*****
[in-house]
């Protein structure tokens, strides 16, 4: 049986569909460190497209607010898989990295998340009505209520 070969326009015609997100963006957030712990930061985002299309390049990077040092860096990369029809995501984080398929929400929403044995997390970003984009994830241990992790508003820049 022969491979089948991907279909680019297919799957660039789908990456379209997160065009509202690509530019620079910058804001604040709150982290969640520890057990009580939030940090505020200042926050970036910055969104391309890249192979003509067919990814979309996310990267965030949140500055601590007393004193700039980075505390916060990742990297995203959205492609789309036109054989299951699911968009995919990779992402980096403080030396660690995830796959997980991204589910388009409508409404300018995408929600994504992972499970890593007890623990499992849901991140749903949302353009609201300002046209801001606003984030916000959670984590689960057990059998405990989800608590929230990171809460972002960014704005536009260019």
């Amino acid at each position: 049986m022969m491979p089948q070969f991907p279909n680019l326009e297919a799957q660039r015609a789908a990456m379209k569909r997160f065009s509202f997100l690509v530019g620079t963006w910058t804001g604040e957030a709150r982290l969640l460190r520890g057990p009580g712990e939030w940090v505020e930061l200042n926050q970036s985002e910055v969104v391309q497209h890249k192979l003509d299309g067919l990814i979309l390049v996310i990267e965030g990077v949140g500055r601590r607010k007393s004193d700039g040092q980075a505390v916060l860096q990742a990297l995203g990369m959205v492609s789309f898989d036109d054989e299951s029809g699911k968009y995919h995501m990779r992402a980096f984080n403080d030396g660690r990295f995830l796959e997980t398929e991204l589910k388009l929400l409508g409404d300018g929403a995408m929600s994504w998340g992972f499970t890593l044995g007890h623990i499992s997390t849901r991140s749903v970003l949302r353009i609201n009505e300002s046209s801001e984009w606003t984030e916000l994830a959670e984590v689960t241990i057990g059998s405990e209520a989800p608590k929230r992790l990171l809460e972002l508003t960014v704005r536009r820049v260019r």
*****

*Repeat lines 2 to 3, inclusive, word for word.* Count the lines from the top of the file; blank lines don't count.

């Protein structure tokens, strides 16, 4: 049986569909460190497209607010898989990295998340009505209520 070969326009015609997100963006957030712990930061985002299309390049990077040092860096990369029809995501984080398929929400929403044995997390970003984009994830241990992790508003820049 022969491979089948991907279909680019297919799957660039789908990456379209997160065009509202690509530019620079910058804001604040709150982290969640520890057990009580939030940090505020200042926050970036910055969104391309890249192979003509067919990814979309996310990267965030949140500055601590007393004193700039980075505390916060990742990297995203959205492609789309036109054989299951699911968009995919990779992402980096403080030396660690995830796959997980991204589910388009409508409404300018995408929600994504992972499970890593007890623990499992849901991140749903949302353009609201300002046209801001606003984030916000959670984590689960057990059998405990989800608590929230990171809460972002960014704005536009260019």
């Amino acid at each position: 049986m022969m491979p089948q070969f991907p279909n680019l326009e297919a799957q660039r015609a789908a990456m379209k569909r997160f065009s509202f997100l690509v530019g620079t963006w910058t804001g604040e957030a709150r982290l969640l460190r520890g057990p009580g712990e939030w940090v505020e930061l200042n926050q970036s985002e910055v969104v391309q497209h890249k192979l003509d299309g067919l990814i979309l390049v996310i990267e965030g990077v949140g500055r601590r607010k007393s004193d700039g040092q980075a505390v916060l860096q990742a990297l995203g990369m959205v492609s789309f898989d036109d054989e299951s029809g699911k968009y995919h995501m990779r992402a980096f984080n403080d030396g660690r990295f995830l796959e997980t398929e991204l589910k388009l929400l409508g409404d300018g929403a995408m929600s994504w998340g992972f499970t890593l044995g007890h623990i499992s997390t849901r991140s749903v970003l949302r353009i609201n009505e300002s046209s801001e984009w606003t984030e916000l994830a959670e984590v689960t241990i057990g059998s405990e209520a989800p608590k929230r992790l990171l809460e972002l508003t960014v704005r536009r820049v260019r």